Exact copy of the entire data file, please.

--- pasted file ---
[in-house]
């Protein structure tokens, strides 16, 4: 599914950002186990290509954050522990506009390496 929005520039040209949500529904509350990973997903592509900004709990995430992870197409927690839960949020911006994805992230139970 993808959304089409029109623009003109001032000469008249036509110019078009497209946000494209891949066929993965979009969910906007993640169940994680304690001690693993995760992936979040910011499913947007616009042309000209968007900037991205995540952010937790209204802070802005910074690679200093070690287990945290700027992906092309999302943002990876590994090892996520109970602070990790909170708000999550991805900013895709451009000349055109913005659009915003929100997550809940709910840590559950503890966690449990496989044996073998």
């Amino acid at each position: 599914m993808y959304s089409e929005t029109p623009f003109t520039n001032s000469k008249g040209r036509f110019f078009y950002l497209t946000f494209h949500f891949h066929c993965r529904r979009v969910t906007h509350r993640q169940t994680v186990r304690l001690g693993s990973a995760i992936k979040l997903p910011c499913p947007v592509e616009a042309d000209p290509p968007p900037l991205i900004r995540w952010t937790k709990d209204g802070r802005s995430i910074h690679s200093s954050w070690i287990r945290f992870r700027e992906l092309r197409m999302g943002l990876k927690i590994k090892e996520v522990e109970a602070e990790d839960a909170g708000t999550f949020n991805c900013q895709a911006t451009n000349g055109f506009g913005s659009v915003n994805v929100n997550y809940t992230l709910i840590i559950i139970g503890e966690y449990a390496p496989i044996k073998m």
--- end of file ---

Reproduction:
[in-house]
């Protein structure tokens, strides 16, 4: 599914950002186990290509954050522990506009390496 929005520039040209949500529904509350990973997903592509900004709990995430992870197409927690839960949020911006994805992230139970 993808959304089409029109623009003109001032000469008249036509110019078009497209946000494209891949066929993965979009969910906007993640169940994680304690001690693993995760992936979040910011499913947007616009042309000209968007900037991205995540952010937790209204802070802005910074690679200093070690287990945290700027992906092309999302943002990876590994090892996520109970602070990790909170708000999550991805900013895709451009000349055109913005659009915003929100997550809940709910840590559950503890966690449990496989044996073998």
């Amino acid at each position: 599914m993808y959304s089409e929005t029109p623009f003109t520039n001032s000469k008249g040209r036509f110019f078009y950002l497209t946000f494209h949500f891949h066929c993965r529904r979009v969910t906007h509350r993640q169940t994680v186990r304690l001690g693993s990973a995760i992936k979040l997903p910011c499913p947007v592509e616009a042309d000209p290509p968007p900037l991205i900004r995540w952010t937790k709990d209204g802070r802005s995430i910074h690679s200093s954050w070690i287990r945290f992870r700027e992906l092309r197409m999302g943002l990876k927690i590994k090892e996520v522990e109970a602070e990790d839960a909170g708000t999550f949020n991805c900013q895709a911006t451009n000349g055109f506009g913005s659009v915003n994805v929100n997550y809940t992230l709910i840590i559950i139970g503890e966690y449990a390496p496989i044996k073998m």